Experts and scholars are sounding alarms on coronavirus becoming a global pandemic that potentially infects up to 70% of the world, a Harvard public health professor told The Wall Street Journal.
"I think it is likely we'll see a global pandemic," Harvard T.H. Chan School of Public Health professor Marc Lipsitch told the Journal. "If a pandemic happens, 40% to 70% of people worldwide are likely to be infected in the coming year.
"What proportion of those will be symptomatic, I can't give a good number."
The estimates are being derived from calculations on the virus' basic reproduction number, and because it is a new virus without previous exposure or a vaccine, anyone can be infected and virus' can spread exponentially from a single person infected, scientists estimate to the Journal.
The 2003 outbreak for SARS (severe acute respiratory syndrome) has been used as a model for estimations, because Covid-19 – the scientific name – and SARS are both considered coronaviruses, according to the report.
"Right now, coronavirus is much more of a concern than SARS ever was," Imperial College professor Steven Riley told the Journal. "The main reason is our estimate of the number of people who are currently infectious is higher than the maximum who were ever infectious at one time with SARS."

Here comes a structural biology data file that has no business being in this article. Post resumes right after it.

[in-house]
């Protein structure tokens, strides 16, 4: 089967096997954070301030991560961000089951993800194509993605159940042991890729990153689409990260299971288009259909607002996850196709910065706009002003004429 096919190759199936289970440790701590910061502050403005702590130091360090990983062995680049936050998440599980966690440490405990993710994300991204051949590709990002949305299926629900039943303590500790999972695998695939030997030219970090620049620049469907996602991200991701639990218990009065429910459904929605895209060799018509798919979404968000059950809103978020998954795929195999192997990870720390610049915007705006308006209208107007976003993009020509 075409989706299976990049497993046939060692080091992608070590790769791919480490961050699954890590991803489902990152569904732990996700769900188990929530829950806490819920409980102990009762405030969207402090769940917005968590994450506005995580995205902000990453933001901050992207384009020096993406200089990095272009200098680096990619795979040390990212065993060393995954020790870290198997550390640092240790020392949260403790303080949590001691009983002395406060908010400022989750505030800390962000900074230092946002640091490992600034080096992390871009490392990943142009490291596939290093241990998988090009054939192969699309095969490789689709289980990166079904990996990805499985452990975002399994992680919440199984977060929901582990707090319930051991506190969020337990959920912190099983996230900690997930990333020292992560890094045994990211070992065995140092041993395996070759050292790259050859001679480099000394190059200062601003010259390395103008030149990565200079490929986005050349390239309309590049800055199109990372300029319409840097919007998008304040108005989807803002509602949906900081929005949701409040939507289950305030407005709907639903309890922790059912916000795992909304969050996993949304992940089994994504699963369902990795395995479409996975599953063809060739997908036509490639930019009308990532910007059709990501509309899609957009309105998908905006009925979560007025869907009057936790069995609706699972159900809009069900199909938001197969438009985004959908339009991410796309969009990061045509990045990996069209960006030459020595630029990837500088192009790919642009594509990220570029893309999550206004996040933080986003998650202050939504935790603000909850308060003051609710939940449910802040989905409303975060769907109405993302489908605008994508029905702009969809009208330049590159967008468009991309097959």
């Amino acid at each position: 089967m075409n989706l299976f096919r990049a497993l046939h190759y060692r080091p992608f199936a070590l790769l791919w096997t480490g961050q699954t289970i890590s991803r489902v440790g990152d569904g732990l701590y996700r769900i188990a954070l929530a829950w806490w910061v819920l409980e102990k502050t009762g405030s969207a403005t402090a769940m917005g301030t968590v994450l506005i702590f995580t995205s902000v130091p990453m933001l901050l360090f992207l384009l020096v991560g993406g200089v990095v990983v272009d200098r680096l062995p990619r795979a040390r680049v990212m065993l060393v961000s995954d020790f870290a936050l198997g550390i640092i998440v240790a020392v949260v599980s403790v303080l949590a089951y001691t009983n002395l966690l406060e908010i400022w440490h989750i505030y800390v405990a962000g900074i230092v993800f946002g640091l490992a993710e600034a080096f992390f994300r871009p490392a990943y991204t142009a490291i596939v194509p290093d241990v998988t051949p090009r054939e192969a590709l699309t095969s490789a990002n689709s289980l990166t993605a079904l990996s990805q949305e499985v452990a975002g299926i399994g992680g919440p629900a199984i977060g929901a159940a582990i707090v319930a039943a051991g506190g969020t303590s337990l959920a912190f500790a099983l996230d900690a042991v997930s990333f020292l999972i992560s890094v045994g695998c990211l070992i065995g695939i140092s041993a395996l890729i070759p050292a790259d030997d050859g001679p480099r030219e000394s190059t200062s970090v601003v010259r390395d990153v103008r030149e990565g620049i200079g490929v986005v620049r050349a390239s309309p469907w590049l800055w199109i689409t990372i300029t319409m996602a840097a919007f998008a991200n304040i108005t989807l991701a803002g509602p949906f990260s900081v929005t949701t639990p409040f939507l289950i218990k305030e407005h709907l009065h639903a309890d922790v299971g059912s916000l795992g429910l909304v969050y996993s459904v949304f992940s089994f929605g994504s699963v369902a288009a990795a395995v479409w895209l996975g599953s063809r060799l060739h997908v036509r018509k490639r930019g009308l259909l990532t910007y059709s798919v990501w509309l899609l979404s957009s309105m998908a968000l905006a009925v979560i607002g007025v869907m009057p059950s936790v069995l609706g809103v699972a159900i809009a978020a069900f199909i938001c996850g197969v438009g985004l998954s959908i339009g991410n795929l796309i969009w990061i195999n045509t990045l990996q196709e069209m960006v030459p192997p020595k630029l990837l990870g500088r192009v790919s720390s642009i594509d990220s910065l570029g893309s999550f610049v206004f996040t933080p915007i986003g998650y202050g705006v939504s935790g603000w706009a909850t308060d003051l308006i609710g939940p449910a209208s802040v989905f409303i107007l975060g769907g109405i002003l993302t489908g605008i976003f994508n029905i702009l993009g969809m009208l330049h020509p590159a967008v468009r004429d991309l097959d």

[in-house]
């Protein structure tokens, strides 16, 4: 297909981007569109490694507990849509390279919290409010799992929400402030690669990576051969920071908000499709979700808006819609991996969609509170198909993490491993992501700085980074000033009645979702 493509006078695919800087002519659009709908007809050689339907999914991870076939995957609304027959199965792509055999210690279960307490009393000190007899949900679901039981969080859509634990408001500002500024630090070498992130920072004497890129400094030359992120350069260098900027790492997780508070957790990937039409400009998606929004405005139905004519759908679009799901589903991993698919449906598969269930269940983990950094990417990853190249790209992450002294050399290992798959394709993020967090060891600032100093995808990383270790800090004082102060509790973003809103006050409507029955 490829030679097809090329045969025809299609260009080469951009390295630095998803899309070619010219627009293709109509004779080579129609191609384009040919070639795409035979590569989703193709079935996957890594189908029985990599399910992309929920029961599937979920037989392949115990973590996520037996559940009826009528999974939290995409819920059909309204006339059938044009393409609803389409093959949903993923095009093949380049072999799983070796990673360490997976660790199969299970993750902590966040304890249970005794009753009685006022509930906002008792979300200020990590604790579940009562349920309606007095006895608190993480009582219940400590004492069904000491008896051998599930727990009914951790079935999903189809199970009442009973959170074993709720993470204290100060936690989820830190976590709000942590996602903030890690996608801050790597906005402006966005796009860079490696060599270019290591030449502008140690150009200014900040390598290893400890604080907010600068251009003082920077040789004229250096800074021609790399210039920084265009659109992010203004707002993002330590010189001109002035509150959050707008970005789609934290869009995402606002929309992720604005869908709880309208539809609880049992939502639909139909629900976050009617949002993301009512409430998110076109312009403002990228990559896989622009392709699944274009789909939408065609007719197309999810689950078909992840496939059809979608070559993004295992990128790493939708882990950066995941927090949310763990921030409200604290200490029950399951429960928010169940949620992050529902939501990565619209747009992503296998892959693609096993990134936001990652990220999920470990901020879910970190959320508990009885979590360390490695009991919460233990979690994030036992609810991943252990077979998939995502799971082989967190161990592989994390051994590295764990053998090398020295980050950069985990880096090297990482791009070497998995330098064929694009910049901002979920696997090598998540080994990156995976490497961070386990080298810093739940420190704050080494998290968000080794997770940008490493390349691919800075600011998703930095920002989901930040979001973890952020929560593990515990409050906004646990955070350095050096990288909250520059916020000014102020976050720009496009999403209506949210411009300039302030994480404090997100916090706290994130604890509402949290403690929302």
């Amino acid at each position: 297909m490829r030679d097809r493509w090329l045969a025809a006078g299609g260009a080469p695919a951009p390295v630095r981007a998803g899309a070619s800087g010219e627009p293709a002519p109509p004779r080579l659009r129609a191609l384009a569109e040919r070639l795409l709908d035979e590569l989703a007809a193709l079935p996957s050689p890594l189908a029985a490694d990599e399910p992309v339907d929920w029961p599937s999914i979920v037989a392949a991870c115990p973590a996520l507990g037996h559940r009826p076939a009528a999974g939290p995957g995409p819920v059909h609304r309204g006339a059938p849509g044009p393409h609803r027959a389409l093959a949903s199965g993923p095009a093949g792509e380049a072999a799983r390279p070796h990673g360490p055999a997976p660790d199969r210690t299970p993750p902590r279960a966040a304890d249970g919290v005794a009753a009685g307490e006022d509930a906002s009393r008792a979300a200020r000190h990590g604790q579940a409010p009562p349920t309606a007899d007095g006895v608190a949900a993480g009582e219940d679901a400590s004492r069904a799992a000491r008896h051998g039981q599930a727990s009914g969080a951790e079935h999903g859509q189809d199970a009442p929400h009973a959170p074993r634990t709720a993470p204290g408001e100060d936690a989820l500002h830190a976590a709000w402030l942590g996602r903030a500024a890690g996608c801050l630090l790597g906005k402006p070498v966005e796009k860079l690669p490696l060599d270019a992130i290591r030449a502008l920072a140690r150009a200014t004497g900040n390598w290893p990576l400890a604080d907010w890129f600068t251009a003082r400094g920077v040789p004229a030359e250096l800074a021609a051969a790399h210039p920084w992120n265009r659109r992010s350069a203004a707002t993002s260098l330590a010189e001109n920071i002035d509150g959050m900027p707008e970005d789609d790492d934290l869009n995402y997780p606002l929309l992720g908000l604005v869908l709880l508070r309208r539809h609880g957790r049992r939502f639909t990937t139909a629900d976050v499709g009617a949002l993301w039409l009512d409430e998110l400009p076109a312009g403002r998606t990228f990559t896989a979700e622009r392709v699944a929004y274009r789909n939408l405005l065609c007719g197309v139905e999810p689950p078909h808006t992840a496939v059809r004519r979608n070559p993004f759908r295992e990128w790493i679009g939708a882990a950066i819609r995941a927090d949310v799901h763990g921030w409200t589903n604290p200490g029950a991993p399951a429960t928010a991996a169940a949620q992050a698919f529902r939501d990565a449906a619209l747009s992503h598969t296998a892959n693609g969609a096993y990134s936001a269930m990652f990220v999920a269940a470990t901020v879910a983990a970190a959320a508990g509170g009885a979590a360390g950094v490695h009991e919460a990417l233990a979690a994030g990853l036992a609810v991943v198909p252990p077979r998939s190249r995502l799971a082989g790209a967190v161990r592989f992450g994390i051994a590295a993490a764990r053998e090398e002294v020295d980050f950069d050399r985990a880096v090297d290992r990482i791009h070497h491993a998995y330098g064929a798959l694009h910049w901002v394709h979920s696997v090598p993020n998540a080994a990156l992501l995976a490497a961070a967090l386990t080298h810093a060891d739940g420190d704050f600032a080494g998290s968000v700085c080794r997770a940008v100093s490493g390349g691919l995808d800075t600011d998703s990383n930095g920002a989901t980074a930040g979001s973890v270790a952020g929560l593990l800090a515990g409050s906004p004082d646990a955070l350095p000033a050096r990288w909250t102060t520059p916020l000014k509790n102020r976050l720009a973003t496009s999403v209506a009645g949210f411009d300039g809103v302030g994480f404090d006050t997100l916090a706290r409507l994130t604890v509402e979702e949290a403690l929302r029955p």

Complicating containment of Covid-19 is the speed and ease of modern world travel, potentially spreading the virus more broadly than any contagion in history.
The virus has infected more than 67,000 people globally and has killed at least 1,526 people, the vast majority in China. The World Health Organization has called the virus a threat to global health.
Chinese authorities have placed some 60 million people under a strict lockdown, built emergency hospitals and instituted controls across the country to fight the spread of the virus. Restaurants, cinemas and other businesses have been closed nationwide and sports and cultural events have been canceled to prevent crowds from gathering.
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